The management group of Canada’s Canaccord Genuity Group is planning a C$1.13bn ($845m) buyout bid for the firm, capitalising on the slump in its stock price amid market volatility.  

This group currently owns around 21.3% of the wealth manager.

It includes president and CEO Daniel Daviau, chairman David Kassie, all global operating committee members and certain other employees.

The group’s offer of C$11.25 a share marks a 31% premium to the stock’s last close of C$8.61 and a 41.9% premium to the volume-weighted average from the last 20 days.

Canaccord’s board has set up a special committee of independent directors to assess the offer and plans to fully respond in “due course”.

This bid to take the firm private is supported by its largest independent shareholder.

Canaccord’s management believes that the public markets put a “low value” on the business. 

“The geographically diverse business has proven to provide excellent advantages for the Company’s clients, but the Common Shares, which naturally reflect the inherent volatility of the global capital markets in which the Company operates have proven to be not well-suited for trading in a public marketplace,” Daviau noted.

The firm has lost 44% of its market cap last year, reported Reuters.

In previous talks with the management group, the special committee said it would not support the proposal of C$11.25 per share, depending on preliminary analysis.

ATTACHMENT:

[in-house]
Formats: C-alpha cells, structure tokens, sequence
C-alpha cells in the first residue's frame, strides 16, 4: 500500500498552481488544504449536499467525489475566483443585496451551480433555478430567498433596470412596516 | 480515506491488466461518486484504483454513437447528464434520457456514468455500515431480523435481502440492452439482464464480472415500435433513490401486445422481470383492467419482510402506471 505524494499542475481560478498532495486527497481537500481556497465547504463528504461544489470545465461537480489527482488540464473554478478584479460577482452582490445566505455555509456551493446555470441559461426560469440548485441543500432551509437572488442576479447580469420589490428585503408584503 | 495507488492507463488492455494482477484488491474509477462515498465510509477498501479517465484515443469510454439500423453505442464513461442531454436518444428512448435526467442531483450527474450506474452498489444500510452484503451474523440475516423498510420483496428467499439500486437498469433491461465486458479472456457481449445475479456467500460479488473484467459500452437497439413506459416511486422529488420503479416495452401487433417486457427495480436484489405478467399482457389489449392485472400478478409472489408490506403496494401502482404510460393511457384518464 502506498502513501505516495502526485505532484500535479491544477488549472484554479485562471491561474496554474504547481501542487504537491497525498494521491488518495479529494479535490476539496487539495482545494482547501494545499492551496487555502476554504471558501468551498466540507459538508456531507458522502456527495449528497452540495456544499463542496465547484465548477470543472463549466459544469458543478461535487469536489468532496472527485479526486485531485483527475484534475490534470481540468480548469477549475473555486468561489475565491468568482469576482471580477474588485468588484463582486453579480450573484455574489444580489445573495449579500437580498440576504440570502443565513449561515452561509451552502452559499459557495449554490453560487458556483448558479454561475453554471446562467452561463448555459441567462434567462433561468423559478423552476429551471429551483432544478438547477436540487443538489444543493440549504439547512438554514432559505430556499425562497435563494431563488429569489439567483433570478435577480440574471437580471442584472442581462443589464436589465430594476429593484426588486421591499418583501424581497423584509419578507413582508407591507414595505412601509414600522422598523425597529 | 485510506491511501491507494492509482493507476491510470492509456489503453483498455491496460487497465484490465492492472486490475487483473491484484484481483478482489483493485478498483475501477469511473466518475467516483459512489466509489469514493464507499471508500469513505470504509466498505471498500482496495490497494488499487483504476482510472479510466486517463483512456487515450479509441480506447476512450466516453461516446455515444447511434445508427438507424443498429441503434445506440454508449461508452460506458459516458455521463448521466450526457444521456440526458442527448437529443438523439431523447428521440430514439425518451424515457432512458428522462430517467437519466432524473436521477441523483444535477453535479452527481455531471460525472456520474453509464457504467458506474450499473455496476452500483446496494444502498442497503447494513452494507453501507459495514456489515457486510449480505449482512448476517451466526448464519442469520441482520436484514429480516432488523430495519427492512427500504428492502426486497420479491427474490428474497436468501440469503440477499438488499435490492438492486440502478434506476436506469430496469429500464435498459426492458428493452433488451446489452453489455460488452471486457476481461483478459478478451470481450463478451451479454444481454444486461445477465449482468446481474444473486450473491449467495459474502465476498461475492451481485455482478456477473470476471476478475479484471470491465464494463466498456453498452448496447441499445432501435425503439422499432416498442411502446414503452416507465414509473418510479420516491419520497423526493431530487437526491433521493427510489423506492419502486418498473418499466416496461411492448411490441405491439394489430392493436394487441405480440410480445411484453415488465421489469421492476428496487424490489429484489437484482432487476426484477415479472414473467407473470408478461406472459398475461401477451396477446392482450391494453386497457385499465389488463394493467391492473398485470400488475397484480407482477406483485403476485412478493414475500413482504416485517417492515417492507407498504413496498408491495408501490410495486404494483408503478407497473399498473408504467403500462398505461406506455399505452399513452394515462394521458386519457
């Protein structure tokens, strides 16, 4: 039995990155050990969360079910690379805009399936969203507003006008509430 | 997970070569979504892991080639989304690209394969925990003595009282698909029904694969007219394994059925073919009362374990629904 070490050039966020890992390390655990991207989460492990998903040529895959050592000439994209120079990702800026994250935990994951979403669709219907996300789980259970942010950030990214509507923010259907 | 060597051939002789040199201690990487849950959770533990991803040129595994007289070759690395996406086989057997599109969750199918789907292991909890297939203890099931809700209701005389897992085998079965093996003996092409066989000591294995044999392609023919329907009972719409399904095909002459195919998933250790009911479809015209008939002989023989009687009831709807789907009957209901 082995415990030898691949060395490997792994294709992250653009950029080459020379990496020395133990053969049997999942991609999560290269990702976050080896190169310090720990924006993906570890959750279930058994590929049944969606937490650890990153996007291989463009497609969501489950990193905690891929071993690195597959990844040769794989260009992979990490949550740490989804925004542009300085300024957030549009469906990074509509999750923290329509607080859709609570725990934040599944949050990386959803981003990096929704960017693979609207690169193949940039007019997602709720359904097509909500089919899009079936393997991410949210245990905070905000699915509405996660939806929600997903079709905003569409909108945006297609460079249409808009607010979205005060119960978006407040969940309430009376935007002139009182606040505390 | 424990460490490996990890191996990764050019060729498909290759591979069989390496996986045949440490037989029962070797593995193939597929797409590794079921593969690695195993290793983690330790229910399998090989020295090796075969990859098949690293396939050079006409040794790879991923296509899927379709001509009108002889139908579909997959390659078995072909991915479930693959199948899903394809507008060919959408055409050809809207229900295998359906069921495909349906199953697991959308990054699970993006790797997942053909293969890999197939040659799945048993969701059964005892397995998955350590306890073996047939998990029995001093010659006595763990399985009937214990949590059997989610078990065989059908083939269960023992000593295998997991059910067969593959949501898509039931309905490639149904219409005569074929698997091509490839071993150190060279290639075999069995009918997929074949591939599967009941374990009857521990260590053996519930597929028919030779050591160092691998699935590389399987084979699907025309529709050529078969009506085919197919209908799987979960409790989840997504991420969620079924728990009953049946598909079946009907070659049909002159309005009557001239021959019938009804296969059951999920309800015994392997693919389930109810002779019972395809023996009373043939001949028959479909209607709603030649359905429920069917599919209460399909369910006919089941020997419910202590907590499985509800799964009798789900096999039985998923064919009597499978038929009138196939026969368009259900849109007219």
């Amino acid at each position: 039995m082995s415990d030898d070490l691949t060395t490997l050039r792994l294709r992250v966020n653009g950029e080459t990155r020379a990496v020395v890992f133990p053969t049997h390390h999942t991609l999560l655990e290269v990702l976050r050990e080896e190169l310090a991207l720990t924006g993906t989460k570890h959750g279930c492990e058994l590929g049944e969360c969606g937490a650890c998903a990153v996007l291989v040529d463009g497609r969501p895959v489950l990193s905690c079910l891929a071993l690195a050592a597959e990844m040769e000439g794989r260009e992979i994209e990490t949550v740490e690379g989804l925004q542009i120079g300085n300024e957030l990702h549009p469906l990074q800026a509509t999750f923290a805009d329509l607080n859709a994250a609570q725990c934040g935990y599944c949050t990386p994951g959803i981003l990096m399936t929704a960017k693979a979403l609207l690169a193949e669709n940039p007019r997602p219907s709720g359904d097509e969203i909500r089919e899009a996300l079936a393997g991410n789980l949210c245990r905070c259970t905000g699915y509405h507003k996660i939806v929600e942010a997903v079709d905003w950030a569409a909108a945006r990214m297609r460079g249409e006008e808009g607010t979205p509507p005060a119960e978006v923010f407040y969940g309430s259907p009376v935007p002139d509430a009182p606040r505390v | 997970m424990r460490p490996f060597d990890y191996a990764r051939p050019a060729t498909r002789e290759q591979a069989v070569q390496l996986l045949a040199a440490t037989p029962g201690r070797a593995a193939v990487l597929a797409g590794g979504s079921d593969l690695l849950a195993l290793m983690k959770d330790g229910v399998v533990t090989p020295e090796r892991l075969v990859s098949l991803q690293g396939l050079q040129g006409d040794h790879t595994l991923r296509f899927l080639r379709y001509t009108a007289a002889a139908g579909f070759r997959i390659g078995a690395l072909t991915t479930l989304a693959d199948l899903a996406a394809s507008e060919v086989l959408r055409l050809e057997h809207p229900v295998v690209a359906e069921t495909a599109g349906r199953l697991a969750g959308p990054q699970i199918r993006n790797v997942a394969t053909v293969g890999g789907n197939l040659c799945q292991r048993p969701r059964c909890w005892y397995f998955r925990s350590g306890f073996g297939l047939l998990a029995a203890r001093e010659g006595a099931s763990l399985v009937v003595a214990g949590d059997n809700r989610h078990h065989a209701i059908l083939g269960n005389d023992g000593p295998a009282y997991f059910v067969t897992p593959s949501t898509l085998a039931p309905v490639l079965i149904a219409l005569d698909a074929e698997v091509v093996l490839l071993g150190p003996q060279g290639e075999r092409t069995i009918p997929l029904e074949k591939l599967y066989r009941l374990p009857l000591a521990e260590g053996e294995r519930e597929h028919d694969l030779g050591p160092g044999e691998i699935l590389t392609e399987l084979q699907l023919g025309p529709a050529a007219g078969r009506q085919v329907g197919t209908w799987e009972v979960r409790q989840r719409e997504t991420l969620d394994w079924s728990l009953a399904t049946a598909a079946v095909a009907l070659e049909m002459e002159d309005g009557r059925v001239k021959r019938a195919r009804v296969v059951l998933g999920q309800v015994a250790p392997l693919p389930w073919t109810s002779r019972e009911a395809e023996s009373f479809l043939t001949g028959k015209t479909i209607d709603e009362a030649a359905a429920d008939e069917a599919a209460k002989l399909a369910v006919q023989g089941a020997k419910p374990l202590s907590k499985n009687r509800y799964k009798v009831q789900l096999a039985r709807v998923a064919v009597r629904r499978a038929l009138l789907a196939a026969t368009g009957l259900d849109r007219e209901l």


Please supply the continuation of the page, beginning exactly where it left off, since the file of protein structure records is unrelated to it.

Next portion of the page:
Notably, the committee has not agreed to recommend the offer to shareholders and awaits formal valuation from Royal Bank of Canada (RBC).

“Shareholders are cautioned that there can be no assurance that the Proposed Offer or any other transaction will be completed,” the committee said.

The offer will not formally launch until the bid circular is filed and mailed.

It will be open for acceptance for at least 105 days.

Additionally, the committee will weigh alternatives, such as contacting third parties to gauge their interest in competing offers. 

However, the management group has warned of a potential “downward impact” in the event of their proposal being rejected and stated that in such a scenario, the firm’s shares would trade below the offer price.          

HPS Investment Partners, which has a stake in Canaccord’s UK wealth unit, will offer first-lien loan facility of C$825m to partially finance the bid.

Plans are also on to approach the firm’s other employees or officers to join the bidding group.

All of Canaccord’s common shares will be indirectly held by the firm and its subsidiaries’ officers and employees if the offer completes.

The firm’s underlying corporate structure, operations, executive leadership, and management are expected to remain materially unchanged.